From D-Day horrors… into HELL: Harrowing images show Allied forces facing savage Nazi resistance as they battled to Berlin through war-ravaged Europe
- Series of haunting photographs capture soldiers in north West Europe during autumn and early winter of 1944
- After D-Day the Allied Forces were then tasked with beating the Third Reich troops back to Germany
- The ill-fated Operation Market Garden brought home the reality that the war would continue into 1945
Following their heroics at the Normandy Landings, a series of haunting images have captured the fierce resistance the Allied Forces faced as they attempted to push the Nazis out of France.
Harrowing pictures from the latter stages of World War Two depict US soldiers running into battle as a shell bursts beside them, a field of abandoned German helmets after a wholesale surrender, and the stoic expression of a 24-year-old tank operator captured just days before he was killed in action.
Other images reveal the gutted landscape of a Dutch town ravaged by constant air raids.
Historian Brooke S. Blades’ new book The Americans from Normandy to the German Border: Rare Photographs from Wartime Archives offers an insight into what the American soldiers faced following the D-day landings in the summer of 1944.
After Allied soldiers tackled the terrifying prospect of landing on France’s heavily fortified northern shore and managed to break through the Nazi’s defences, they were then tasked with beating the Third Reich troops back to Germany.
The ill-fated Operation Market Garden brought home the reality that the war would continue into 1945 and the stage was set for the costliest battle in American history – The Battle of The Bulge.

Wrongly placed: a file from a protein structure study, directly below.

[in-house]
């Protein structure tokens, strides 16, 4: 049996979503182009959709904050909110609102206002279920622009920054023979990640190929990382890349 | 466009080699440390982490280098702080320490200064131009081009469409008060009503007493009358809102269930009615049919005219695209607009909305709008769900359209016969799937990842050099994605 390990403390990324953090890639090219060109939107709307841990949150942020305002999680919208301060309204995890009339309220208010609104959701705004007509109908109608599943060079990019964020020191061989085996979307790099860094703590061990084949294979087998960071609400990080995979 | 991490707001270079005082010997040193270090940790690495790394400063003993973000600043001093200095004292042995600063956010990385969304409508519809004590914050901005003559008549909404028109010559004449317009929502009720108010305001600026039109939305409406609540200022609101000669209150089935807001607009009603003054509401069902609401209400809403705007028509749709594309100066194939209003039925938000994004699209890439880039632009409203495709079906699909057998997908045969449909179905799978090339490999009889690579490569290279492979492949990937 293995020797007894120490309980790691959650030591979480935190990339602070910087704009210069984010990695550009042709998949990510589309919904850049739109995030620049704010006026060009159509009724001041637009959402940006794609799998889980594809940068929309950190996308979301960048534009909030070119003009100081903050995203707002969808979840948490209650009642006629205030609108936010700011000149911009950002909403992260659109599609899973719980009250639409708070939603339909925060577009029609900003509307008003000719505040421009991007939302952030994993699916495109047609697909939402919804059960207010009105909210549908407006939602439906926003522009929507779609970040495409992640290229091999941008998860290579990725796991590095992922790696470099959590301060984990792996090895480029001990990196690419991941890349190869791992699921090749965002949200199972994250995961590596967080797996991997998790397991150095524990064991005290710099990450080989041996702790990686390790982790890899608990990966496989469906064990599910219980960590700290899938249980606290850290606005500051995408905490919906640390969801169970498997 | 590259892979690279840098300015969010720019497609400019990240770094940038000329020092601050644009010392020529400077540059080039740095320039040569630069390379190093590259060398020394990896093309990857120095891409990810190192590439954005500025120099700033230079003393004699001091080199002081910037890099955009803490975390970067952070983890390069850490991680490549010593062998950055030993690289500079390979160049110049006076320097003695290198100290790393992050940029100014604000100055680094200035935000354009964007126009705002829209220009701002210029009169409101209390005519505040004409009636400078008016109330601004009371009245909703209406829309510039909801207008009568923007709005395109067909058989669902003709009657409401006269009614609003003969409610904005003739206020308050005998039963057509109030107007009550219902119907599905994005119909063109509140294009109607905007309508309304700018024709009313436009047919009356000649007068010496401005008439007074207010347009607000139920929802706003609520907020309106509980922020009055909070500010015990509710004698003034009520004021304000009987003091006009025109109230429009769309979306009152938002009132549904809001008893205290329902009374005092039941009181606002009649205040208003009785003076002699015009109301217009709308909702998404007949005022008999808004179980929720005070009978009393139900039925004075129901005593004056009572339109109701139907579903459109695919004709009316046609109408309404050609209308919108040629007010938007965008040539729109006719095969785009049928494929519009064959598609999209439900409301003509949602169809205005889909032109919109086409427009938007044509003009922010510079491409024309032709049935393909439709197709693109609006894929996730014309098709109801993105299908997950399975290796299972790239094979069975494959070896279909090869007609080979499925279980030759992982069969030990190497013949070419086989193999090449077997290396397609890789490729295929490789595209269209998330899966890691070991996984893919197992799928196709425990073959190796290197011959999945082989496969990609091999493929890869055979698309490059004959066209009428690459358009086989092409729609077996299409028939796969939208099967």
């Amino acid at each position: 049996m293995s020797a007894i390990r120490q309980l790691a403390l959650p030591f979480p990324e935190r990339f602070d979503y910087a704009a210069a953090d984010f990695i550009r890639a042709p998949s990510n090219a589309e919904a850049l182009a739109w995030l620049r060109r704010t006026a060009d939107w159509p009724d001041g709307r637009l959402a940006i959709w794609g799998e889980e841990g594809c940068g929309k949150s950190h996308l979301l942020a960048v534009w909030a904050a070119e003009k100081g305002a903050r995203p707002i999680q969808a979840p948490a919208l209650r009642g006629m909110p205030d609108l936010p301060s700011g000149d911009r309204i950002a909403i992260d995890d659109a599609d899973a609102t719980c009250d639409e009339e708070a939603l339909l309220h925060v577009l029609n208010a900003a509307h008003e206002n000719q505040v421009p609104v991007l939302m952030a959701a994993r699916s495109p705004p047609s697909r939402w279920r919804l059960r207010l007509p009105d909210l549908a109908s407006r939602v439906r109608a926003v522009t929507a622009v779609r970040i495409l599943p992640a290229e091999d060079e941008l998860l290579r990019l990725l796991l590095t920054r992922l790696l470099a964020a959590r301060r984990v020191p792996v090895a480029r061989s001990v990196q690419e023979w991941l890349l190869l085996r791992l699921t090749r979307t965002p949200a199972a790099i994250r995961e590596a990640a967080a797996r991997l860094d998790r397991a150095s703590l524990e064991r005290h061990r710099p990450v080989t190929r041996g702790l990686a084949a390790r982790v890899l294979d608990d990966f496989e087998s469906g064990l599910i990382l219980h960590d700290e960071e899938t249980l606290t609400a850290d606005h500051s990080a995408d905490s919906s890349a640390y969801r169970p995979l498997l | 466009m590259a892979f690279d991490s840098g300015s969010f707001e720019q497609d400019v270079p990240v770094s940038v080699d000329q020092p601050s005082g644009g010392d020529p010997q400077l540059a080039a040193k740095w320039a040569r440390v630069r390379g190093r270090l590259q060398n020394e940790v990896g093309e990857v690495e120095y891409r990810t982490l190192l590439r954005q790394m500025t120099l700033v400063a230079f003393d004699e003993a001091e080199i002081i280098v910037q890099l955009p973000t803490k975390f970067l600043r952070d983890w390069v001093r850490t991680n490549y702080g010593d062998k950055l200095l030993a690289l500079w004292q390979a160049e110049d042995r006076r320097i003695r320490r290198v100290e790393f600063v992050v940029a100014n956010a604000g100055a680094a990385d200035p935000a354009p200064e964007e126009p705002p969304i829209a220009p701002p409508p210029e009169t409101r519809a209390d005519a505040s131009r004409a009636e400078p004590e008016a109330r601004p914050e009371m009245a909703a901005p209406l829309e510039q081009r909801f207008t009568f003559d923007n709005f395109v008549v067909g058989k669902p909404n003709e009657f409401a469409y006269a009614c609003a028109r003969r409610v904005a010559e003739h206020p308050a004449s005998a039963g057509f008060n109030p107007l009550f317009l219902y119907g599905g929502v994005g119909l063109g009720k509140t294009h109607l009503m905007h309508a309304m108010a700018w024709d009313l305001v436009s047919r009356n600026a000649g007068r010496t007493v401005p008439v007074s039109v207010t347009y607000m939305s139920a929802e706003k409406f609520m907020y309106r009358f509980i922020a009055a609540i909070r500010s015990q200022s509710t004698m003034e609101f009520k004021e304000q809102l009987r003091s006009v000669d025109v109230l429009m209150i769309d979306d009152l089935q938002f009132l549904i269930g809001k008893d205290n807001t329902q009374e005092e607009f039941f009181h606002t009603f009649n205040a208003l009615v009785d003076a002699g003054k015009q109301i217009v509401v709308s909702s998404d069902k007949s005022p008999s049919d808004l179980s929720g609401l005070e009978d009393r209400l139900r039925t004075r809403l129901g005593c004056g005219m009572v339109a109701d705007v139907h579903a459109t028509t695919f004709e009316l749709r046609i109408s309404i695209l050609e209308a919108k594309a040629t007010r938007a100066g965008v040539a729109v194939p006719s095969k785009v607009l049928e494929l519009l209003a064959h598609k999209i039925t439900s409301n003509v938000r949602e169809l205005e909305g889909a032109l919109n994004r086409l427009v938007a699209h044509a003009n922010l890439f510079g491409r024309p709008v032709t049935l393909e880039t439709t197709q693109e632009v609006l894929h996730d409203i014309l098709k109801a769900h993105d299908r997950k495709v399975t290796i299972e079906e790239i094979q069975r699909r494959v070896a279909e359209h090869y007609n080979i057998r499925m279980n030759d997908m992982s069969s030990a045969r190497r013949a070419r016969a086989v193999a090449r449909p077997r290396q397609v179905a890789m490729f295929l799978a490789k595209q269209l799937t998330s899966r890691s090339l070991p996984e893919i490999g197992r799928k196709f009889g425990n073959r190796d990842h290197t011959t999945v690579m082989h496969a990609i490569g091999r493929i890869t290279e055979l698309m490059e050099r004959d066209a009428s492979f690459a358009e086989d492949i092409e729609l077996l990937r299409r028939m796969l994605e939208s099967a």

Photos also shed light on other key events in the autumn and winter of 1944, including the liberation of Paris.
This unfortunate parachutist was pictured landing upside down near a haystack in a Dutch field. His fate was unknown. The image comes from a book offering an insight into what the American soldiers faced following the D-day landings in 1944
This image shows a bursting artillery or mortar shell among the XIX Corps advancing near Maastricht towards the German border. After D-Day the Siegried Line was penetrated and Aachen fell – but the American First Army suffered heavy casualties in the Hurtgen Forest. As winter set in, the third Army crossed the Moselle River and into the Saar
American soldiers examining ruins near the church in Argentan, near Falaise, on 20 August 1944. This is one of a series of haunting images capturing the fierce resistance the Allied Forces faced as they attempted to push the Nazis out of France
The scope of damage to the town of Nijmegen – a city on the Waal river close to the German border – was reflected by this view in late September or October. The district suffered from heavy fighting to capture the Waal highway bridge (pictured)
A kiss bestowed on 4th Division Sergeant Kenneth Averill, from Michigan, by a Parisienne on the day following the Liberation of Paris, which was a military battle that took place during the Second World War from August 19 to August 25, 1944
Brooke S. Blades’ new book The Americans from Normandy to the German Border: Rare Photographs from Wartime Archives, published by Pen And Sword, is due for release this September.
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